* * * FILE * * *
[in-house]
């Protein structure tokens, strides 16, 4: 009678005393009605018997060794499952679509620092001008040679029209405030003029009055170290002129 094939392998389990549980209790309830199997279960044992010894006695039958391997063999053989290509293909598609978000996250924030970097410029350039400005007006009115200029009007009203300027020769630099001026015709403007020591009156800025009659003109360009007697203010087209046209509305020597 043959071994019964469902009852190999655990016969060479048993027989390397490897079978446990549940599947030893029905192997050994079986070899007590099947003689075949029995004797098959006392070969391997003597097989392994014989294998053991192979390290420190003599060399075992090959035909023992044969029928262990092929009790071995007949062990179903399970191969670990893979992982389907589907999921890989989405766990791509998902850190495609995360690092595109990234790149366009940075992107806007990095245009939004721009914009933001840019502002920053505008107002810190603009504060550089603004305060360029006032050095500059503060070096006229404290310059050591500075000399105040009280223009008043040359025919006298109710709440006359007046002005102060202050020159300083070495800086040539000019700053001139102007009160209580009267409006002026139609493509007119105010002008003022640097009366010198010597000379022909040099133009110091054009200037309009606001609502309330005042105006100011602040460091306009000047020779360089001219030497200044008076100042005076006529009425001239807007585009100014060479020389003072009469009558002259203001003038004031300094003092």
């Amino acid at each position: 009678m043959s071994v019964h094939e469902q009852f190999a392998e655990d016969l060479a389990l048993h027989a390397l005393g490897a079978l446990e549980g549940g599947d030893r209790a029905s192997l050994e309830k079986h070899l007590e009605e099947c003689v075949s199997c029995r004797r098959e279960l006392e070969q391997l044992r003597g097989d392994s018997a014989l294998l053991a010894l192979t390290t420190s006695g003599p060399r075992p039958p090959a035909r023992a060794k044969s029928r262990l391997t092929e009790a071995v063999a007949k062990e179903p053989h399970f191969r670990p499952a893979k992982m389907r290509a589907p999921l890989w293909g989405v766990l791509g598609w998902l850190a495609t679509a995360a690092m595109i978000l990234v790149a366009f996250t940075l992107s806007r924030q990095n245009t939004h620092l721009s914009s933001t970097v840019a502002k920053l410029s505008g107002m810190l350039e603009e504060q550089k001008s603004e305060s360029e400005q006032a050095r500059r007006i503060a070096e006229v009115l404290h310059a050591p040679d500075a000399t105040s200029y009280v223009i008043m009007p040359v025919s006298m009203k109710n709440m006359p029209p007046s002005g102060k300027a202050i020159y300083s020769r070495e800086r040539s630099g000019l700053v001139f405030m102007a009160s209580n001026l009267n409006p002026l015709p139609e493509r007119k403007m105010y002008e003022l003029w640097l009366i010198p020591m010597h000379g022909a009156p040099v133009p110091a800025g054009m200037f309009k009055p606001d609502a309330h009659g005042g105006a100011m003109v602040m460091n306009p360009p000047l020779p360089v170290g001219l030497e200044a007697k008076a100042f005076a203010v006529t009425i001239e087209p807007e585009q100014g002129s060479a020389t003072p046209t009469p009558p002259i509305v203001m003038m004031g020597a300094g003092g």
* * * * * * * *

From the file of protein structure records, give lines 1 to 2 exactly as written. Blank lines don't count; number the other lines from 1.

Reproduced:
[in-house]
């Protein structure tokens, strides 16, 4: 009678005393009605018997060794499952679509620092001008040679029209405030003029009055170290002129 094939392998389990549980209790309830199997279960044992010894006695039958391997063999053989290509293909598609978000996250924030970097410029350039400005007006009115200029009007009203300027020769630099001026015709403007020591009156800025009659003109360009007697203010087209046209509305020597 043959071994019964469902009852190999655990016969060479048993027989390397490897079978446990549940599947030893029905192997050994079986070899007590099947003689075949029995004797098959006392070969391997003597097989392994014989294998053991192979390290420190003599060399075992090959035909023992044969029928262990092929009790071995007949062990179903399970191969670990893979992982389907589907999921890989989405766990791509998902850190495609995360690092595109990234790149366009940075992107806007990095245009939004721009914009933001840019502002920053505008107002810190603009504060550089603004305060360029006032050095500059503060070096006229404290310059050591500075000399105040009280223009008043040359025919006298109710709440006359007046002005102060202050020159300083070495800086040539000019700053001139102007009160209580009267409006002026139609493509007119105010002008003022640097009366010198010597000379022909040099133009110091054009200037309009606001609502309330005042105006100011602040460091306009000047020779360089001219030497200044008076100042005076006529009425001239807007585009100014060479020389003072009469009558002259203001003038004031300094003092």